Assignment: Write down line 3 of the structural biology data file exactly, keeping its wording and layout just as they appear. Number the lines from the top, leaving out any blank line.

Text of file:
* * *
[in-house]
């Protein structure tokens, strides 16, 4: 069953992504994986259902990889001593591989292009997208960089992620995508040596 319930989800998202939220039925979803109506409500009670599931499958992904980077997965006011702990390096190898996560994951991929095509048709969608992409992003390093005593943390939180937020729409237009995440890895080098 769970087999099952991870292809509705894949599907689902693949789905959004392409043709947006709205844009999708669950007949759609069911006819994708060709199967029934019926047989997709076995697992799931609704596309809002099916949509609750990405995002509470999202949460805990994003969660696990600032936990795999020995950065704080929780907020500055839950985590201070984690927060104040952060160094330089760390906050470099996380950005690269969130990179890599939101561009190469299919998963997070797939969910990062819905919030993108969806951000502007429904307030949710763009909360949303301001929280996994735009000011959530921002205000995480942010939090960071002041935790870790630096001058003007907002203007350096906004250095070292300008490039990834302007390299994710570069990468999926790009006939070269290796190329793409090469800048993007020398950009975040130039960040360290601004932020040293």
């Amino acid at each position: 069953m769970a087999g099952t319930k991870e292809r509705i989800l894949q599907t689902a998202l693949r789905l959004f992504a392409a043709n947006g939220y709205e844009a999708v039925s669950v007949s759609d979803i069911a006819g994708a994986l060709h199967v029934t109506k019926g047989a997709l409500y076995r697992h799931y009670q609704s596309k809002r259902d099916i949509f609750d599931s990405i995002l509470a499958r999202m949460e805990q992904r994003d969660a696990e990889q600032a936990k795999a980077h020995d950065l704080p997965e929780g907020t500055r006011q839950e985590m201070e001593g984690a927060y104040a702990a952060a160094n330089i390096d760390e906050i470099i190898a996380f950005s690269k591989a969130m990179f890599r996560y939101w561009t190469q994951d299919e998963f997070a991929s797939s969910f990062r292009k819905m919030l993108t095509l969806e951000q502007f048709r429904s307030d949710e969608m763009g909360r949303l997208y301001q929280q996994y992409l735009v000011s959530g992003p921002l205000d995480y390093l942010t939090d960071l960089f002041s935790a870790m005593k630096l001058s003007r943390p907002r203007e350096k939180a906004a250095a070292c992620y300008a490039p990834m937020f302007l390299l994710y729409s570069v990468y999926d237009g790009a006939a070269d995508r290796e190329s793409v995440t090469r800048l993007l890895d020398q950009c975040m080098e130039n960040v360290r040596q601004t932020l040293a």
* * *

């Amino acid at each position: 069953m769970a087999g099952t319930k991870e292809r509705i989800l894949q599907t689902a998202l693949r789905l959004f992504a392409a043709n947006g939220y709205e844009a999708v039925s669950v007949s759609d979803i069911a006819g994708a994986l060709h199967v029934t109506k019926g047989a997709l409500y076995r697992h799931y009670q609704s596309k809002r259902d099916i949509f609750d599931s990405i995002l509470a499958r999202m949460e805990q992904r994003d969660a696990e990889q600032a936990k795999a980077h020995d950065l704080p997965e929780g907020t500055r006011q839950e985590m201070e001593g984690a927060y104040a702990a952060a160094n330089i390096d760390e906050i470099i190898a996380f950005s690269k591989a969130m990179f890599r996560y939101w561009t190469q994951d299919e998963f997070a991929s797939s969910f990062r292009k819905m919030l993108t095509l969806e951000q502007f048709r429904s307030d949710e969608m763009g909360r949303l997208y301001q929280q996994y992409l735009v000011s959530g992003p921002l205000d995480y390093l942010t939090d960071l960089f002041s935790a870790m005593k630096l001058s003007r943390p907002r203007e350096k939180a906004a250095a070292c992620y300008a490039p990834m937020f302007l390299l994710y729409s570069v990468y999926d237009g790009a006939a070269d995508r290796e190329s793409v995440t090469r800048l993007l890895d020398q950009c975040m080098e130039n960040v360290r040596q601004t932020l040293a």